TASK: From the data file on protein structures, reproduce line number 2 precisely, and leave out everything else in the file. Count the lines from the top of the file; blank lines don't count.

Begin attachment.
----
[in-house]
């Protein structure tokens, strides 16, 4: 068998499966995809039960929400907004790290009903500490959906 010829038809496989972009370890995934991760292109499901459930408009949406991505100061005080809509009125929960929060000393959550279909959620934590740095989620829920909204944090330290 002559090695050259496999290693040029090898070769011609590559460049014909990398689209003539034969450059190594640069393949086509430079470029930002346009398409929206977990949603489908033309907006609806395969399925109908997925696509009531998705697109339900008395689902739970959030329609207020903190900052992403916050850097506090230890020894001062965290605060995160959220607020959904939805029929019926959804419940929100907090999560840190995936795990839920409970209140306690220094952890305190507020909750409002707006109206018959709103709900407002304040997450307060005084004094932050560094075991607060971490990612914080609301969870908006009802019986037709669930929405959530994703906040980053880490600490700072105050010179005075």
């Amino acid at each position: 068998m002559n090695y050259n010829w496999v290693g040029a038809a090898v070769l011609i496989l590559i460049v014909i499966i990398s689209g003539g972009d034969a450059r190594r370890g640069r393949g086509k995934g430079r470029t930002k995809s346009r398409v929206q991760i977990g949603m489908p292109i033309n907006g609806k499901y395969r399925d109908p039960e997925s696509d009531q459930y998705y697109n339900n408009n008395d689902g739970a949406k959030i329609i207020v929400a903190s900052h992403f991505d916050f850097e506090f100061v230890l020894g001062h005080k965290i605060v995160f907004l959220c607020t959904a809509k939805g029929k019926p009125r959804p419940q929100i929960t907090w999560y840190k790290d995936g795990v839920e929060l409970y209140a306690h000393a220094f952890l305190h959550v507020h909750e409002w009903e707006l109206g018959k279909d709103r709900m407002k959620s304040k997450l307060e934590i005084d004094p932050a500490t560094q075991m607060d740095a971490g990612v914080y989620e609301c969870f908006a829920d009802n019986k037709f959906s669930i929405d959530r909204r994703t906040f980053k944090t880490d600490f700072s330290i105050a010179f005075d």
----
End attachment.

């Protein structure tokens, strides 16, 4: 068998499966995809039960929400907004790290009903500490959906 010829038809496989972009370890995934991760292109499901459930408009949406991505100061005080809509009125929960929060000393959550279909959620934590740095989620829920909204944090330290 002559090695050259496999290693040029090898070769011609590559460049014909990398689209003539034969450059190594640069393949086509430079470029930002346009398409929206977990949603489908033309907006609806395969399925109908997925696509009531998705697109339900008395689902739970959030329609207020903190900052992403916050850097506090230890020894001062965290605060995160959220607020959904939805029929019926959804419940929100907090999560840190995936795990839920409970209140306690220094952890305190507020909750409002707006109206018959709103709900407002304040997450307060005084004094932050560094075991607060971490990612914080609301969870908006009802019986037709669930929405959530994703906040980053880490600490700072105050010179005075």